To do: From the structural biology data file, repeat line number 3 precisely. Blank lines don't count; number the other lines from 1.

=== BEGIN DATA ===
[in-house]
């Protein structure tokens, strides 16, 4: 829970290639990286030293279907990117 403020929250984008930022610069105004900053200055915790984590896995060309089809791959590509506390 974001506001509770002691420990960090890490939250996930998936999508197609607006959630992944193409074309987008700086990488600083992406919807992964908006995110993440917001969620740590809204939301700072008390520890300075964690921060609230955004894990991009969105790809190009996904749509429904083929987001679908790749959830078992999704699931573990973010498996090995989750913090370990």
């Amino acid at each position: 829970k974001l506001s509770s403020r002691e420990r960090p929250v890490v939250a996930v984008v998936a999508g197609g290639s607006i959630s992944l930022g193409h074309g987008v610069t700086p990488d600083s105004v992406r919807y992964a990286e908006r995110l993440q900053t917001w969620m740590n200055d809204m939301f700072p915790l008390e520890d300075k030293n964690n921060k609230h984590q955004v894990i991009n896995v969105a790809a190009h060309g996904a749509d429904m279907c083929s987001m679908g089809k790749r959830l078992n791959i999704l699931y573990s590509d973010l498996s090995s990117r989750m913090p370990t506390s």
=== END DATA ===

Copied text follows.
């Amino acid at each position: 829970k974001l506001s509770s403020r002691e420990r960090p929250v890490v939250a996930v984008v998936a999508g197609g290639s607006i959630s992944l930022g193409h074309g987008v610069t700086p990488d600083s105004v992406r919807y992964a990286e908006r995110l993440q900053t917001w969620m740590n200055d809204m939301f700072p915790l008390e520890d300075k030293n964690n921060k609230h984590q955004v894990i991009n896995v969105a790809a190009h060309g996904a749509d429904m279907c083929s987001m679908g089809k790749r959830l078992n791959i999704l699931y573990s590509d973010l498996s090995s990117r989750m913090p370990t506390s």